Introducing a new product or category? Consider this…

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For the innovation-driven company, introducing a new product or category should be a very exciting time. But doing so also comes with two challenges: educating potential investors on what exactly the new product or service is, and defining the new product in a way that can be easily understood by consumers. If a company misses the mark in either of these areas, the chances of the product’s success will be grim.

Consumers attempt to understand new products and services by fitting them into familiar categories that are easily understood. When smartphones were just entering the market, the association was an easy one to make – all of them were still fundamentally phones, but they also offered users many additional features. However, when the iPad debuted in 2010, it wasn’t quite as simple. It wasn’t quite a laptop, and it appeared to be a gigantic iPhone. It couldn’t make calls, and it wasn’t powerful enough to replace a laptop. Apple had created the tablet category, and if they failed to define its relevant value and purpose in ways that were easy to understand, the iPad would have flopped. Today, with the popularity of the cloud and an infinite amount of available apps, tablets are smoking laptops in both sales and use.

New products and categories also risk failure when introduced ahead of their time. If smartphones and laptops didn’t exist prior to 2010, the iPad would have been much too foreign and confusing to comprehend. It is both dangerous and risky to skip over next logical generation innovations with the hopes of changing how games in an industry are played. It’s the reason that part of the winning strategy with innovation is introducing products that “make sense” while at the same time ones that will sweep consumers off their feet. This strategy also makes it easier for investors to understand and trust claims of uniqueness and distinction.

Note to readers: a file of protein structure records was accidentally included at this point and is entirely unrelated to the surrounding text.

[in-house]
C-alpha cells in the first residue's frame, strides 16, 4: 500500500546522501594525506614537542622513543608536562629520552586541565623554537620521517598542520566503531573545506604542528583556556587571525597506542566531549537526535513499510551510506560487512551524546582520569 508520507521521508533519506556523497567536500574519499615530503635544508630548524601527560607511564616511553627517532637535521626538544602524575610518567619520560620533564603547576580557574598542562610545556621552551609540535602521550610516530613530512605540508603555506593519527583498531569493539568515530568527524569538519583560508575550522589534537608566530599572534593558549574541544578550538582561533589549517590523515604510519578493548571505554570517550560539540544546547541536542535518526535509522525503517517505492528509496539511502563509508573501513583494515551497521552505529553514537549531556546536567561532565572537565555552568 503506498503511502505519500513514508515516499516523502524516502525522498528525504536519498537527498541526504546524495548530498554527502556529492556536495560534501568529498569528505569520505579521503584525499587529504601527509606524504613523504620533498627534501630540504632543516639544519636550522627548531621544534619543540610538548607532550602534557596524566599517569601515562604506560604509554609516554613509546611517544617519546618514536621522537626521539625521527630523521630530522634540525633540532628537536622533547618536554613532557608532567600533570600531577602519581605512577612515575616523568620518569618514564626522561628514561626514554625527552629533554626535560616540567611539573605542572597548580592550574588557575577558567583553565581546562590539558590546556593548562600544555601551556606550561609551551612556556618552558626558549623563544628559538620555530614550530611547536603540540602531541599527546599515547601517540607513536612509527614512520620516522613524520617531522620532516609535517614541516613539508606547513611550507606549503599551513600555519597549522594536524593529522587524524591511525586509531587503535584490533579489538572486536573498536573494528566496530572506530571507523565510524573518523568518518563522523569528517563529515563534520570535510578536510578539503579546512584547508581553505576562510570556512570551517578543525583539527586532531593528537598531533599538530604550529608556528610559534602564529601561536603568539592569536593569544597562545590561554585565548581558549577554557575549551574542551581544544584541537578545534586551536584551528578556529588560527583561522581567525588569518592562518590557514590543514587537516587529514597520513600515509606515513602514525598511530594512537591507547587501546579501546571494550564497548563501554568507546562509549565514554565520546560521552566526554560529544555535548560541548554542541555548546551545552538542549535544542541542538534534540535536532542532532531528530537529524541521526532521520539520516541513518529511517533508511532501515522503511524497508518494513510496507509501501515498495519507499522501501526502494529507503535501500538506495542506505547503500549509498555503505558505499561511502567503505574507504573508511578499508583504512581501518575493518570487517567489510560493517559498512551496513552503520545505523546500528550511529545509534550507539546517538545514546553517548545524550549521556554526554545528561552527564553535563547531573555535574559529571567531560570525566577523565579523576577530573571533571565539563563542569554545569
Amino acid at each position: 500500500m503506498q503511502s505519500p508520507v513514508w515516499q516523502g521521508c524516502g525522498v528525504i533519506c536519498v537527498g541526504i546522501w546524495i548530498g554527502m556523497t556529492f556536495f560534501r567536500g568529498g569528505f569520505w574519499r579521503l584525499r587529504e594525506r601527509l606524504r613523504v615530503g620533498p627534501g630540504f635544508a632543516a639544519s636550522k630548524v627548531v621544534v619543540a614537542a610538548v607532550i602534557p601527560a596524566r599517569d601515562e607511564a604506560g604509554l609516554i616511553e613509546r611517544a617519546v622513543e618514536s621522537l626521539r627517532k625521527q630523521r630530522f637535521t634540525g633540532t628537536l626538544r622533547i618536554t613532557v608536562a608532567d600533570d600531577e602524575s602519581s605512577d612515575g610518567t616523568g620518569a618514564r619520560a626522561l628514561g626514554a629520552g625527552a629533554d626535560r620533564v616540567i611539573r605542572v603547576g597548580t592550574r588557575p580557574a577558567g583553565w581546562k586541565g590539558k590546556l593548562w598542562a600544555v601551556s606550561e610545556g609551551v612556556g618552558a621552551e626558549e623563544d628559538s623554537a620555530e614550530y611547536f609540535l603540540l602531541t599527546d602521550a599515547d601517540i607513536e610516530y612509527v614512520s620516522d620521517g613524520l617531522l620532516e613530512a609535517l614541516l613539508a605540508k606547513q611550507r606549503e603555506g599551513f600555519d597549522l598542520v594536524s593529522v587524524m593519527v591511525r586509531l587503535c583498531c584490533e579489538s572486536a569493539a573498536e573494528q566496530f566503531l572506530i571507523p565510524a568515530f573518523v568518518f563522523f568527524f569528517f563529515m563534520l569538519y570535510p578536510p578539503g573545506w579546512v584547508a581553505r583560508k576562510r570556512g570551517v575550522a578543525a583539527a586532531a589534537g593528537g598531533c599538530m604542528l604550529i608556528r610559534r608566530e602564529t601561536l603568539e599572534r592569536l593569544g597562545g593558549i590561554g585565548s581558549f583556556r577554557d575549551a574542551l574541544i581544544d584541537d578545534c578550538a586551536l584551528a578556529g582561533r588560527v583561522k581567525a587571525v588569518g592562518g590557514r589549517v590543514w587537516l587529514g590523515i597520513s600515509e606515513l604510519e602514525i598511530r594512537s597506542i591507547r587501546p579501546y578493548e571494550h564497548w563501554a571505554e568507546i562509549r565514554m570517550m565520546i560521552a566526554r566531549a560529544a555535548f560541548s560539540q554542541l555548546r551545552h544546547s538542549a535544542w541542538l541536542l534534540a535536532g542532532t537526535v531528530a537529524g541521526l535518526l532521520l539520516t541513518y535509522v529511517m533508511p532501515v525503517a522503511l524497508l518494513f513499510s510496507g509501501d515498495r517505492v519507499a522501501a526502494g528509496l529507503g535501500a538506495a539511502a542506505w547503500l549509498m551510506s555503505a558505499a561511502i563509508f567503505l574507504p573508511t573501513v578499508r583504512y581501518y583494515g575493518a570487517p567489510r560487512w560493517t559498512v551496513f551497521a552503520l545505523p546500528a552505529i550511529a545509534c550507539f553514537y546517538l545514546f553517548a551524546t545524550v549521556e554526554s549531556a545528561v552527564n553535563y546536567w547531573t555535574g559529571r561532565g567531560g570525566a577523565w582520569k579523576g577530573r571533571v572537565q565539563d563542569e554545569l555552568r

Additionally, if a new innovation needs to be explained feature by feature, the company will likely confuse people even more and lose their attention. Attention spans are getting shorter and shorter, (thank you, technology) and if the new innovation seems too complex, most will retreat back to which is most familiar, which is also perceived as much less risky.

The other part of the winning strategy of innovation is establishing credibility. This is a vital step for the startup company that has little or no brand awareness. People have a hard enough time trusting companies that open their doors selling familiar, or even commoditized products and services similar to competitors’. For example, if a new manufacturer of dehumidification systems entered the indoor waterpark market, they could differentiate their brand through efficiency, cost of ownership, build quality, price, service, and a variety of other variables. However, if that brand new manufacturer introduced a non-traditional, revolutionary way of extracting humidity from the air and chose to differentiate itself by NOT defining its products as dehumidifiers, they would likely have a steeper hill to climb to build trust, establish credibility and win business. For the company blessed with a reputable brand, selling a new concept to investors and product to buyers will go much smoother as trust already exists.

As companies strive to differentiate their brands from the competition to win new business and grow, they should be cautious to not venture too far off the beaten path of recognition and familiarity. Consumers may be intrigued to explore, but once they start to feel a little lost, most will trace their steps back to safety, and on their way back, they may dismiss the new innovation altogether.